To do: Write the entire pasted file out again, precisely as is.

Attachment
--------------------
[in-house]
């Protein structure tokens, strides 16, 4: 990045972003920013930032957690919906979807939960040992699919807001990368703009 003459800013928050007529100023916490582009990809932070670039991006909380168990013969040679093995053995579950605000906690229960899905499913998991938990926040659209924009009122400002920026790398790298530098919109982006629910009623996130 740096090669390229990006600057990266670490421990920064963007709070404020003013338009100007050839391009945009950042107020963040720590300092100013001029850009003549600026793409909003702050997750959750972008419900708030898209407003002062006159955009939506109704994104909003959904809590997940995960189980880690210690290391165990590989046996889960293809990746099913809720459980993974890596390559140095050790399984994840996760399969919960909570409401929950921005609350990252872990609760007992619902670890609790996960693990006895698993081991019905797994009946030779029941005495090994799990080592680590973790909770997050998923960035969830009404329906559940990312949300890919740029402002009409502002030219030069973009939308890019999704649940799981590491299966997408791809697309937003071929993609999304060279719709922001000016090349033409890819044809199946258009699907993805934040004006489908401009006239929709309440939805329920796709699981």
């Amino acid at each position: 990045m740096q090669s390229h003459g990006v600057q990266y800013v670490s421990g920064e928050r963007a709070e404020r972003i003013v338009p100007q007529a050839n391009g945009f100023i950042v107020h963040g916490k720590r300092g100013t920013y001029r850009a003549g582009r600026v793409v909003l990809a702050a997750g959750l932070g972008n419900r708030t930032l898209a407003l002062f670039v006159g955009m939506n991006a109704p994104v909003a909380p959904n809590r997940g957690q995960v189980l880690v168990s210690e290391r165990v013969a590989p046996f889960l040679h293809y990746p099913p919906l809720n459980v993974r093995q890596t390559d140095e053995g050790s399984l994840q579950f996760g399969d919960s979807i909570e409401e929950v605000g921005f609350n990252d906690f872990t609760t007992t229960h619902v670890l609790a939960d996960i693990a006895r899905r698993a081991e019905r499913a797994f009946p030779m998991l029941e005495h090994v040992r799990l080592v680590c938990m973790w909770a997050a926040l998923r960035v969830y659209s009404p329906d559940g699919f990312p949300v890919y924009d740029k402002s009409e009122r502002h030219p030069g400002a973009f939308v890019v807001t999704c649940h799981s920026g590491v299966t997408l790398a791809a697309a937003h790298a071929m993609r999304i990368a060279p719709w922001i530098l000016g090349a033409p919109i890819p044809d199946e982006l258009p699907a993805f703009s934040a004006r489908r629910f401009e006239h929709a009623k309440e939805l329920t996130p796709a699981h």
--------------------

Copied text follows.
[in-house]
């Protein structure tokens, strides 16, 4: 990045972003920013930032957690919906979807939960040992699919807001990368703009 003459800013928050007529100023916490582009990809932070670039991006909380168990013969040679093995053995579950605000906690229960899905499913998991938990926040659209924009009122400002920026790398790298530098919109982006629910009623996130 740096090669390229990006600057990266670490421990920064963007709070404020003013338009100007050839391009945009950042107020963040720590300092100013001029850009003549600026793409909003702050997750959750972008419900708030898209407003002062006159955009939506109704994104909003959904809590997940995960189980880690210690290391165990590989046996889960293809990746099913809720459980993974890596390559140095050790399984994840996760399969919960909570409401929950921005609350990252872990609760007992619902670890609790996960693990006895698993081991019905797994009946030779029941005495090994799990080592680590973790909770997050998923960035969830009404329906559940990312949300890919740029402002009409502002030219030069973009939308890019999704649940799981590491299966997408791809697309937003071929993609999304060279719709922001000016090349033409890819044809199946258009699907993805934040004006489908401009006239929709309440939805329920796709699981």
């Amino acid at each position: 990045m740096q090669s390229h003459g990006v600057q990266y800013v670490s421990g920064e928050r963007a709070e404020r972003i003013v338009p100007q007529a050839n391009g945009f100023i950042v107020h963040g916490k720590r300092g100013t920013y001029r850009a003549g582009r600026v793409v909003l990809a702050a997750g959750l932070g972008n419900r708030t930032l898209a407003l002062f670039v006159g955009m939506n991006a109704p994104v909003a909380p959904n809590r997940g957690q995960v189980l880690v168990s210690e290391r165990v013969a590989p046996f889960l040679h293809y990746p099913p919906l809720n459980v993974r093995q890596t390559d140095e053995g050790s399984l994840q579950f996760g399969d919960s979807i909570e409401e929950v605000g921005f609350n990252d906690f872990t609760t007992t229960h619902v670890l609790a939960d996960i693990a006895r899905r698993a081991e019905r499913a797994f009946p030779m998991l029941e005495h090994v040992r799990l080592v680590c938990m973790w909770a997050a926040l998923r960035v969830y659209s009404p329906d559940g699919f990312p949300v890919y924009d740029k402002s009409e009122r502002h030219p030069g400002a973009f939308v890019v807001t999704c649940h799981s920026g590491v299966t997408l790398a791809a697309a937003h790298a071929m993609r999304i990368a060279p719709w922001i530098l000016g090349a033409p919109i890819p044809d199946e982006l258009p699907a993805f703009s934040a004006r489908r629910f401009e006239h929709a009623k309440e939805l329920t996130p796709a699981h």